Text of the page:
I came across this video the other day that demonstrates how to create a natural non-stick surface on the grill. It's really simple. Cut a potato in half and rub the flesh on a hot grate of the grill. The starch from the potato creates a non-stick surface.

I gave the method a test with tilapia filets. After the coals were good and hot, I put the grate on top, closed the lid, and let it sit for 10 minutes to heat the grate. Once the grate was hot, I rubbed the flesh of a raw potato on the top left and the flesh of a leftover baked potato on the bottom left. I sprayed the top right with non-stick spray, and I left the bottom right untouched.

When it was time to flip the filets over, I had no trouble lifting the top right piece. The non-stick spray did its job. Where I left the grate completely alone, the fish stuck and some of it stayed stubbornly on the grill.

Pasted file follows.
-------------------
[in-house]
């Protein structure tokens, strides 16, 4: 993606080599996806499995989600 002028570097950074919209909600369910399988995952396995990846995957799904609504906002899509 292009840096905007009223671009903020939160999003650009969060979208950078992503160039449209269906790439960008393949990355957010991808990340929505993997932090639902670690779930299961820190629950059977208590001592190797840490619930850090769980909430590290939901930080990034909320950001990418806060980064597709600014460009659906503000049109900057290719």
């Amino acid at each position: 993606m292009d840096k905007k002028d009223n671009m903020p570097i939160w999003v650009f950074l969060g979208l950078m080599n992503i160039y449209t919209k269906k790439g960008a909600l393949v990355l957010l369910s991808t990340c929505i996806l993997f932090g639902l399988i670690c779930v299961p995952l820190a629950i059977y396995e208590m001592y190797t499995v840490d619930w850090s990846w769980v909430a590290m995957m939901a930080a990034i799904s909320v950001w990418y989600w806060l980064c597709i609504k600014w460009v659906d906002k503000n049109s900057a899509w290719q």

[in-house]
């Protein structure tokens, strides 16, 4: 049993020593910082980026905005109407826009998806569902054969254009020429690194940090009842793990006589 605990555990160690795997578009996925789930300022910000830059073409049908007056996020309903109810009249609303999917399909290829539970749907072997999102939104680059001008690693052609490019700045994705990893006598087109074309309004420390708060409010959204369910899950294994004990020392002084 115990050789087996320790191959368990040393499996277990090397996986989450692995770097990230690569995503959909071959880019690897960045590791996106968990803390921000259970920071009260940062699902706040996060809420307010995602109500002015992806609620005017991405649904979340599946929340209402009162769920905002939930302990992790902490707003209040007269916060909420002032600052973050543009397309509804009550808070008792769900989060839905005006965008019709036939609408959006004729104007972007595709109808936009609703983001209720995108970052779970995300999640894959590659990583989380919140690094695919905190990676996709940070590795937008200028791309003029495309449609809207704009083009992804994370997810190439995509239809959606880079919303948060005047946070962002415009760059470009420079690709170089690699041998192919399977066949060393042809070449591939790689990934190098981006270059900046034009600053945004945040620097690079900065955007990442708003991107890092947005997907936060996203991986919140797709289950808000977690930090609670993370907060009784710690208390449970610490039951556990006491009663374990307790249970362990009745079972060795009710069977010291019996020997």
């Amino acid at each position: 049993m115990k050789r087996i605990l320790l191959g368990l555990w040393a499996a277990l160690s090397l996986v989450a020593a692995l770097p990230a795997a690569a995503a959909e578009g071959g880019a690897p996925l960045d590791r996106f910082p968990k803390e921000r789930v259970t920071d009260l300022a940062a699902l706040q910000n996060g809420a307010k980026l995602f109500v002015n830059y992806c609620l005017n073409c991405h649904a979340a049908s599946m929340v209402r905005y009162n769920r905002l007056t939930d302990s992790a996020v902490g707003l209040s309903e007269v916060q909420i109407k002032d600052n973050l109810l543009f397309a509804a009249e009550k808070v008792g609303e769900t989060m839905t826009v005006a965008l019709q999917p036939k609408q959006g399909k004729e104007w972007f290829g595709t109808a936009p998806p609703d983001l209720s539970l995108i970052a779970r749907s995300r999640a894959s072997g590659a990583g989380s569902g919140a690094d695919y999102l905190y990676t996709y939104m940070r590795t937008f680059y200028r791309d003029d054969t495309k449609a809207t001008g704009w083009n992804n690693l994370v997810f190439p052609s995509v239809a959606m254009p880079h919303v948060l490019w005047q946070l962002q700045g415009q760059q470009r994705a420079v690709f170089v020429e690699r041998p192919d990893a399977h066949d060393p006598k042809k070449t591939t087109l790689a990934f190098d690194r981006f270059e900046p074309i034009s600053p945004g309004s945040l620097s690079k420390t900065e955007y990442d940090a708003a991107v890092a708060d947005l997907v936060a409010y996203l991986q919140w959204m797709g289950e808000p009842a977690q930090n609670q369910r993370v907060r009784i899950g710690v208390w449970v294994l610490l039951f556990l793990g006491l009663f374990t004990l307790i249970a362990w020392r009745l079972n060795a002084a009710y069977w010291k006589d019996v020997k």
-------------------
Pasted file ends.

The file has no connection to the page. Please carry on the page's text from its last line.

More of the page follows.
On the potato-rubbed side, the piece on the bottom where I rubbed leftover baked potato stuck slightly, but the piece that was on top of where I rubbed the raw potato slid right off like the non-stick spray side.

I will definitely try this method again with a raw potato. I would rather use a potato that can be composted after its use than a can of non-stick spray that eventually becomes landfill food.

Now, I just need to figure out what I can create with these grilled tilapia filets!

Here's part 2 of the video, showing that the salmon put on the grill did come off easily.

Robin Shreeves ( @rshreeves ) focuses on food from a family perspective from her home base in New Jersey.